Regulatory Governance for Development and Growth: Malaysia's Experience with Good Regulatory Practices

Thumbnail Image
Files in English
English PDF (2.75 MB)
English Text (127.62 KB)
Good Regulatory Practices (GRP) are a systematic application of tools, institutions, and procedures that governments can mobilize to ensure that regulatory outcomes are effective, transparent, inclusive, and sustained. Other terms used for GRP include ‘regulatory governance’ and ‘better regulation.’ Among the most common GRP tools used by governments are: public consultation, ex ante regulatory impact analysis (RIA), ex post review of existing regulations, administrative simplification, access to laws and regulations, forward regulatory planning, and regulatory oversight functions. This report focuses on GRP because by improving the regulatory environment, they can boost conditions for sustainable growth and investment. This is evidenced, among others, in the World Bank Group’s Global Investment Competitiveness Report 2017-2018, which surveyed 750 investors in developing and transition economies. The report found that next to ‘political stability and security’, the ‘legal and regulatory environment’ was the most important consideration of senior executives when making investment decisions (WBG, 2018). Similarly, evidence shows a positive relationship between the improvement of the regulatory environment and aggregate investment (and economic growth), suggesting that countries stand to gain from a broad push for streamlining regulations and procedures affecting business (Eifert, 2009). The report reflects on Malaysia’s formal experience with GRP because, although launched only relatively recently, results have been remarkable. Malaysia has demonstrated that more business-friendly regulations and a more favorable regulatory environment can contribute to economic growth and investment. Moreover, Malaysia’s regulatory reform success has been reflected in many international indicators, such as the Global Indicators of Regulatory Governance, Worldwide Governance Indicators, Doing Business, (all produced by the WBG) and those from the World Economic Forum that measure the burden of government regulations and transparency of the policymaking process. International indicators measuring GRP performance show that Malaysia is converging with high-income OECD countries.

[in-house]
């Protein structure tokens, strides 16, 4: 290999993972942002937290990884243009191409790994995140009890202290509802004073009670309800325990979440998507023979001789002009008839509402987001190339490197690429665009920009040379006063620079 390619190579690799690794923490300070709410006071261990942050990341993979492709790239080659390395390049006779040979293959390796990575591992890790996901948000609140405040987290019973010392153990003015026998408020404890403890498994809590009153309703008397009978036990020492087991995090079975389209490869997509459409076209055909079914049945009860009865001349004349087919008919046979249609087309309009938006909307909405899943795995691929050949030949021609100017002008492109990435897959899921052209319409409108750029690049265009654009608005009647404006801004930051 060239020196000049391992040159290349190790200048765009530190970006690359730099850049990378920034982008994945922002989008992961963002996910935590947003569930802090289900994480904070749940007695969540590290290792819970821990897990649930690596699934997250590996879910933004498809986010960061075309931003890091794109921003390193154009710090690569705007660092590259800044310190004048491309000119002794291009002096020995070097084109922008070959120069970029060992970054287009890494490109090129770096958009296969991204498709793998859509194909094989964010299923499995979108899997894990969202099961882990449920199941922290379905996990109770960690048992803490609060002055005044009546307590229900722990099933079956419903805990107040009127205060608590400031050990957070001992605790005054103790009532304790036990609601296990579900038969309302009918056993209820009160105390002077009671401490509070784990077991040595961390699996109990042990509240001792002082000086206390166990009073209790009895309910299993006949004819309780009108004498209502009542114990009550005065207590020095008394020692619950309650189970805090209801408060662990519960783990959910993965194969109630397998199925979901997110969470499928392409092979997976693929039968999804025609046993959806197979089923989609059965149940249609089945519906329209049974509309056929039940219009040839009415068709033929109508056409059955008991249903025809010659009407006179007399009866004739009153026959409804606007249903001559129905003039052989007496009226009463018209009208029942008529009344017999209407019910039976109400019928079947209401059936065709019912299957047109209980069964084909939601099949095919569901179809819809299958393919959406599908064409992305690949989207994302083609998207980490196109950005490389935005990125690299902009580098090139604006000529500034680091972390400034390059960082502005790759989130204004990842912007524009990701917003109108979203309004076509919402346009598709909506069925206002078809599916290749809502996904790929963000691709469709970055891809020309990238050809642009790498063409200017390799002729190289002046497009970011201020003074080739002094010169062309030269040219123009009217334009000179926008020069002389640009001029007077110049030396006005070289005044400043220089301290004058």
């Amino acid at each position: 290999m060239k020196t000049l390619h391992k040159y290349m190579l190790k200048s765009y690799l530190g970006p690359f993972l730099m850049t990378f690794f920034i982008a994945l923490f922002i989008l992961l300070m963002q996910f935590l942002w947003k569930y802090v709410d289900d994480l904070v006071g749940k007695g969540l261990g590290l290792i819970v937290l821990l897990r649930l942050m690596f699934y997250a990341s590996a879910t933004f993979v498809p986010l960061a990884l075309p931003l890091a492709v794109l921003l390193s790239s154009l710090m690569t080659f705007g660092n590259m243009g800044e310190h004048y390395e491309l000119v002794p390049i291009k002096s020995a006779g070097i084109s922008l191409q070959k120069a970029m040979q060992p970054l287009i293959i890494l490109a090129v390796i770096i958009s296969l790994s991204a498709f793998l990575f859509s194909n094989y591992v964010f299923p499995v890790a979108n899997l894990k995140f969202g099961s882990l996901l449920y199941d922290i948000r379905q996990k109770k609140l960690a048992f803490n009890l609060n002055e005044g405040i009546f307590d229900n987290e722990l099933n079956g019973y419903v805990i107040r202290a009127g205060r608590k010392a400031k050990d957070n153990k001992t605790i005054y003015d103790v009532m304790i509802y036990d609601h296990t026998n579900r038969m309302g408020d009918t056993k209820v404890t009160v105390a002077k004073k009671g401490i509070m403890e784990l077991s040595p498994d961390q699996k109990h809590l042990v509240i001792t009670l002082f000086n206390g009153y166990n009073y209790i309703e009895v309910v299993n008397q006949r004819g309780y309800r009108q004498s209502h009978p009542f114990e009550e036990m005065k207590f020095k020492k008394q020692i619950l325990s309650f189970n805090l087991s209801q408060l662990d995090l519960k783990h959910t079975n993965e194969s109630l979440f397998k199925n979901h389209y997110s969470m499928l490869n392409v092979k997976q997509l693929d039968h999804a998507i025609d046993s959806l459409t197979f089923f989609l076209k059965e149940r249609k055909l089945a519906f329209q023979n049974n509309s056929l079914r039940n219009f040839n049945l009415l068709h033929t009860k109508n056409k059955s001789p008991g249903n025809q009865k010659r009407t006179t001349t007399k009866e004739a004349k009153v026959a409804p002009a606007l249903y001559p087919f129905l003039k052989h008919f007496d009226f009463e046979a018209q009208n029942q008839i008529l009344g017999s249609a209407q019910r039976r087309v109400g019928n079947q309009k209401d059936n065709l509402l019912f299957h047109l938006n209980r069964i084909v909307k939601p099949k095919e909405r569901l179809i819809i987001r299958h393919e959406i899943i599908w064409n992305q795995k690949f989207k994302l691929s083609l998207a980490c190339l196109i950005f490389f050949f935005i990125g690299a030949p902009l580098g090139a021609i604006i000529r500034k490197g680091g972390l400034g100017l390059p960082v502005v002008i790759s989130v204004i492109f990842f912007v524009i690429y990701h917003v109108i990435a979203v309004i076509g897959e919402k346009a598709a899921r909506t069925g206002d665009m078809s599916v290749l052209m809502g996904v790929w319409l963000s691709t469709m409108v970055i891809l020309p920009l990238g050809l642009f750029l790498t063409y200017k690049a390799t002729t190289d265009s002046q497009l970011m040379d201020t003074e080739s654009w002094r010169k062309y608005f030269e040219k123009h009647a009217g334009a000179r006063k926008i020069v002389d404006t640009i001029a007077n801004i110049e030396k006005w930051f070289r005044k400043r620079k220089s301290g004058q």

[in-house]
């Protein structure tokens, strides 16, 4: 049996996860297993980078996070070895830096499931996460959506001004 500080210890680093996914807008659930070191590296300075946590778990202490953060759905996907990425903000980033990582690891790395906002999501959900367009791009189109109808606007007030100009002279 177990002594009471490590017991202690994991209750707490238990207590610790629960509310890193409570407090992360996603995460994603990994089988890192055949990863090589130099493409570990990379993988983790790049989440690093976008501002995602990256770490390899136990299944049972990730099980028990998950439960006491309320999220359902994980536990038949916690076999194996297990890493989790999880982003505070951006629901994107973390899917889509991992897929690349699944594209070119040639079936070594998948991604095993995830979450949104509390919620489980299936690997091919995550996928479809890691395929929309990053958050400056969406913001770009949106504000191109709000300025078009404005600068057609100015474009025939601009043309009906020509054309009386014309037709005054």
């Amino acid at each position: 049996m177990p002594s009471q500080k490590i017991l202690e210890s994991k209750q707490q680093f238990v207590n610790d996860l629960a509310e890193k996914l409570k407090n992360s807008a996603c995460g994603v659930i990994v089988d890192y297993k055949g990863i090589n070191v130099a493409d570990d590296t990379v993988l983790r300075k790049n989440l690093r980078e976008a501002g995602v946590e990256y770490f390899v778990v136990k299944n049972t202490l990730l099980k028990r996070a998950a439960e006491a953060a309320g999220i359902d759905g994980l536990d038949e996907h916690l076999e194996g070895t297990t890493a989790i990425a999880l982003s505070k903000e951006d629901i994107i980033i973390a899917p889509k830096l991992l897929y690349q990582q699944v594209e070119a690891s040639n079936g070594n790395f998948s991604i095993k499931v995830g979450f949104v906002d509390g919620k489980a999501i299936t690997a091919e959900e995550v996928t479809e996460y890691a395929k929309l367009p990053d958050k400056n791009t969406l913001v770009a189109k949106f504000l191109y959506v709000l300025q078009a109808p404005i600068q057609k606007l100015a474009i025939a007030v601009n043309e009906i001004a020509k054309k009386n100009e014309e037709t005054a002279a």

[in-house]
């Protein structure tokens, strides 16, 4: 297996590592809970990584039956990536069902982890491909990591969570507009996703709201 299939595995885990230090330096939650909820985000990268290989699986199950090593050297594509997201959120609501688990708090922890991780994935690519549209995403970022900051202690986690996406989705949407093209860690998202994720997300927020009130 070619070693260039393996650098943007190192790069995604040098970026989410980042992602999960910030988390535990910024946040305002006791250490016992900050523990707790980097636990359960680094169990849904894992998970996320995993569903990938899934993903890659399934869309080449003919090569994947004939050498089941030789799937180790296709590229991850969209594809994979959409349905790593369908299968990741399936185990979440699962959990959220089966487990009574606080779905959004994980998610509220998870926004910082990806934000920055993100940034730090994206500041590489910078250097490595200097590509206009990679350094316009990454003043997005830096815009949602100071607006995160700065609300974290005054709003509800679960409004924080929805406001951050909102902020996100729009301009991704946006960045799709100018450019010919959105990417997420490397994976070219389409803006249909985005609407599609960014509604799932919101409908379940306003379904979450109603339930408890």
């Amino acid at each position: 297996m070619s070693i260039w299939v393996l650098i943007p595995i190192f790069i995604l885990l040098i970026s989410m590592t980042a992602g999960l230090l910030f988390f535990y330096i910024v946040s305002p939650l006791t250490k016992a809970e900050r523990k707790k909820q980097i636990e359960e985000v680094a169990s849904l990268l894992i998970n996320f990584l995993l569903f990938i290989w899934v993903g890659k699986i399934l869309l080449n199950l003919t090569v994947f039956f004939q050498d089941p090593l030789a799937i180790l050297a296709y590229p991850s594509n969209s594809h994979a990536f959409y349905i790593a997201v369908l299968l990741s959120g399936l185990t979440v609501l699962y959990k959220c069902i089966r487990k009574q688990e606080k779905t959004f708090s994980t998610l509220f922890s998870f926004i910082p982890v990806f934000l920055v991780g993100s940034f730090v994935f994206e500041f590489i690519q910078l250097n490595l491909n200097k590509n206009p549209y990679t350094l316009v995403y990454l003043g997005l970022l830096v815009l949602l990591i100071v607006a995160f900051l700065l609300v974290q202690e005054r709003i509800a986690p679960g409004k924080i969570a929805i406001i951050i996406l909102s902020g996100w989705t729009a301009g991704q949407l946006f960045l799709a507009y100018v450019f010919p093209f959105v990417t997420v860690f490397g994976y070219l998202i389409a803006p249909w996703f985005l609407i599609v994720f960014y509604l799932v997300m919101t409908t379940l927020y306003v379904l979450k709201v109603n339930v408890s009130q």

Link to Data Set
World Bank Group. 2019. Regulatory Governance for Development and Growth: Malaysia's Experience with Good Regulatory Practices. © World Bank, Malaysia. License: CC BY 3.0 IGO.
Report Series
Other publications in this report series
Journal Volume
Journal Issue
Associated URLs
Associated content